Construction News – #Construction #News & #videos

📅   Mon July 17, 2017 – Southeast Edition #15

Jared Wilson (R), environmental specialist, Great Southern Equipment Company, discusses the automatic continuous filter system.

Jared Wilson (R), environmental specialist, Great Southern Equipment Company, discusses the automatic continuous filter system.

On June 21 representatives of Great Southern Equipment Company (GSE), including Jared Wilson, environmental specialist, and Tommy Marks, vice president of sales (Orlando), met with city of Edgewater, Fla., municipal workers to demonstrate the features and benefits of a Vacall All Jet Vac (AJV). Later, the group put the machine to the test, cleaning a storm drain in the city of Edgewater.

Features of the Vacall Recycler, including asymmetrical shaped debris tank, enable it to hold more debris and to help avoid a rollover accident. Another unique feature of the Vacall Recycler is that it can be used as a recycler truck or a vacuum truck. The Vacall Recycler also includes a lifetime warranty on the debris tank and water tanks.

The Vacall Recycler also saves downtime, eliminating the need to refill water tanks and trips to the dump station, which saves hours on site. The recycler also saves thousands of gallons of water. To put this in perspective, one Vacall AJV combination sewer cleaning truck can save an average of 5.7 million gallons of city water each year when it’s equipped with a recycler continuous water recycling system, which typically requires no city water at all. The water savings calculation is based on typical municipality usage statistics, using 80 gallons of water per minute, six hours per day and 40 weeks a year. Individual city water savings may vary, based on jetting activity.

Additionally, the recycler system vacuums water from sewer lines, puts it through a five-step filtering process and then uses the same water to continue jetting. Located in the front of the debris tank for protection against stones and other vehicles, the recycler system also includes a 240-gallon segregated clean water tank section attached to a 10 gpm pump and 50 ft. hose reel for wash down.


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I cried out to him with my mouth; his praise was on my tongue.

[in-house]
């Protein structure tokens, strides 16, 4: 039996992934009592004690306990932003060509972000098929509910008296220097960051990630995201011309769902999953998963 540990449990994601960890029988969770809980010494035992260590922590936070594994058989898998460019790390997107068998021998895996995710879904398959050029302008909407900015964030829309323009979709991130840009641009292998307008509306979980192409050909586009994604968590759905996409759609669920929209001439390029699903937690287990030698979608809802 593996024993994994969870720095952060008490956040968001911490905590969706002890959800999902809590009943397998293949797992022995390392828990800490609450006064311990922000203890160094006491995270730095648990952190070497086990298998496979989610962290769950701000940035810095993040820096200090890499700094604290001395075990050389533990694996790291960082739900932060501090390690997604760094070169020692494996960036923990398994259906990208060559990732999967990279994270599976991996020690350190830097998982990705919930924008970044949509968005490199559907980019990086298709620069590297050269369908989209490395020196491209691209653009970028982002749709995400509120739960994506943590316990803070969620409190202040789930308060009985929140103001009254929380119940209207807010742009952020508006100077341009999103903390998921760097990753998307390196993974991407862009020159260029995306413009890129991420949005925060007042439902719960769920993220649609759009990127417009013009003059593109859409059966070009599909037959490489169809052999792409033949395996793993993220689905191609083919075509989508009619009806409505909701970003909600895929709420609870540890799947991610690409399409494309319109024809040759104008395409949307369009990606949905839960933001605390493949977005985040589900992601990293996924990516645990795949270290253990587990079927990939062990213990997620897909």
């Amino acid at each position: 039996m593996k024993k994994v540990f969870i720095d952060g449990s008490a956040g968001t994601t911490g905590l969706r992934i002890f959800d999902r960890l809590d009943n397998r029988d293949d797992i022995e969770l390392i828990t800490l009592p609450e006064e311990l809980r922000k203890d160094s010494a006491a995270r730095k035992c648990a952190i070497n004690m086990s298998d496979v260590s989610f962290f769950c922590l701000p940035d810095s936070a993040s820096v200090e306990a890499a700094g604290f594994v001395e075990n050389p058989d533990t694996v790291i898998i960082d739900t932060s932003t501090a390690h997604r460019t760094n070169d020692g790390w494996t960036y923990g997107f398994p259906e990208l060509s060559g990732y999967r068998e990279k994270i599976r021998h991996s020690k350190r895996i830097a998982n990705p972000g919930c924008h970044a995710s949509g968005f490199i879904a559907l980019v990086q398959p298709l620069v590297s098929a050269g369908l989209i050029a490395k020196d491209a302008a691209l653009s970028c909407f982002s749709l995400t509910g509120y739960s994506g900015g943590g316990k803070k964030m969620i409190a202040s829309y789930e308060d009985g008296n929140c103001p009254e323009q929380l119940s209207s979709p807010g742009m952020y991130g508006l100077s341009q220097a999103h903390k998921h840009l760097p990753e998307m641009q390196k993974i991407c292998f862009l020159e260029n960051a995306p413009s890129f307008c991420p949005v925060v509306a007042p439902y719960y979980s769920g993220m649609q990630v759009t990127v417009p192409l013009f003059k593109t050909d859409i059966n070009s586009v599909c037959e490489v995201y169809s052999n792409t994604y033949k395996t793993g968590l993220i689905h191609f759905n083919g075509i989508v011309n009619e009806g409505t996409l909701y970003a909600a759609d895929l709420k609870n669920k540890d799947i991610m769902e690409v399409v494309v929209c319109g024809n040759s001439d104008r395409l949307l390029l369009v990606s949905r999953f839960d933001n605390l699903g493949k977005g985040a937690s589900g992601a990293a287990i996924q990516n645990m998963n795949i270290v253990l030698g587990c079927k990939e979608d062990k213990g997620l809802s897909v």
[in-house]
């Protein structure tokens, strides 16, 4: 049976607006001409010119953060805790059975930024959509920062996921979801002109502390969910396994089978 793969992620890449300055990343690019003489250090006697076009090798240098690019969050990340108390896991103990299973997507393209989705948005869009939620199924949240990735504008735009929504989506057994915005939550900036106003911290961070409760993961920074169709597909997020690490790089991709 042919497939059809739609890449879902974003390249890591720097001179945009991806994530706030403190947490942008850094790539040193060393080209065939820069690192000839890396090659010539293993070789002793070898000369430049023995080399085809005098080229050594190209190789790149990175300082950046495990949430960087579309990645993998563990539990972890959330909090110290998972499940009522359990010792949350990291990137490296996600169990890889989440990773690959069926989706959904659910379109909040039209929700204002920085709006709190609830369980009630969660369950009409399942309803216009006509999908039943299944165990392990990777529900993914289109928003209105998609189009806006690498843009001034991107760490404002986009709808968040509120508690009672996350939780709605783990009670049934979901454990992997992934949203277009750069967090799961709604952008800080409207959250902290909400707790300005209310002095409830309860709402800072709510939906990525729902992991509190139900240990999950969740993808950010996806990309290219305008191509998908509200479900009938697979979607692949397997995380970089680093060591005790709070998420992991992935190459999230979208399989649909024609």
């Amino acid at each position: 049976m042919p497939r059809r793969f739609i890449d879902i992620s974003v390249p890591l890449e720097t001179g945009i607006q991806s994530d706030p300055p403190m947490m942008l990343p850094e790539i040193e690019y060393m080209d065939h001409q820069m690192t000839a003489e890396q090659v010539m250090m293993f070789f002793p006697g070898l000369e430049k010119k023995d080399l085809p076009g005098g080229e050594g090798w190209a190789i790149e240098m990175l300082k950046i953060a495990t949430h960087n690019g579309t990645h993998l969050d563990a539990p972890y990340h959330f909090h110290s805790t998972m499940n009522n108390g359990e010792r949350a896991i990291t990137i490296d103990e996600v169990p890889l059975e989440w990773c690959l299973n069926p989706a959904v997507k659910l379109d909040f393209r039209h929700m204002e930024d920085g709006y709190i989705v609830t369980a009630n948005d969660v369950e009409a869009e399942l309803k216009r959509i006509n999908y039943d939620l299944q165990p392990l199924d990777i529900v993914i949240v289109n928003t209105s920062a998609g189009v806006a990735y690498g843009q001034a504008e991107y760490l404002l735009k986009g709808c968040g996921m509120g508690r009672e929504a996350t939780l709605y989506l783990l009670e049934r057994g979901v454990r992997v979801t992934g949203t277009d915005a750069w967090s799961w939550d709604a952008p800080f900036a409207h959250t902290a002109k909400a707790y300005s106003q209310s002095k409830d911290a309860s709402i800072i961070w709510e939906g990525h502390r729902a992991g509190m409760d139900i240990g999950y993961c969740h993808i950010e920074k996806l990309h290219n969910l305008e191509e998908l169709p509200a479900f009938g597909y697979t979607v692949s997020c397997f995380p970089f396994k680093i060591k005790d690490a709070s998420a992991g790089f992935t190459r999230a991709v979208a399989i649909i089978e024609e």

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Heavy Construction News – Newly discovered ‘Casper’ octopod at risk from deep-sea mining — ScienceDaily

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Last spring, researchers made headlines with the discovery of what was surely a new species of octopod, crawling along the seafloor at a record-breaking ocean depth of more than 4,000 meters (about 2.5 miles) off Necker Island near Hawaii. The octopod’s colorless and squishy appearance immediately inspired the nickname “Casper.” Now, a report published in Current Biology on December 19 reveals that these ghost-like, deep-sea octopods lay their eggs on the dead stalks of sponges attached to seafloor nodules rich in the increasingly valuable metals used in cell phones and computers.

“Presumably, the female octopod then broods these eggs, probably for as long as it takes until they hatch — which may be a number of years,” says Autun Purser of the Alfred Wegener Institute’s Helmholtz Centre for Polar and Marine Research in Germany.

“The brooding observation is important as these sponges only grow in some areas on small, hard nodules or rocky crusts of interest to mining companies because of the metal they contain,” including manganese, he adds. “The removal of these nodules may therefore put the lifecycle of these octopods at risk.”

Purser explains that the deep-sea manganese nodules form similarly to pearls in an oyster. In a process that could take millions of years, metals gradually build up in rocky layers onto a small starting seed, perhaps a shell fragment or a shark’s tooth.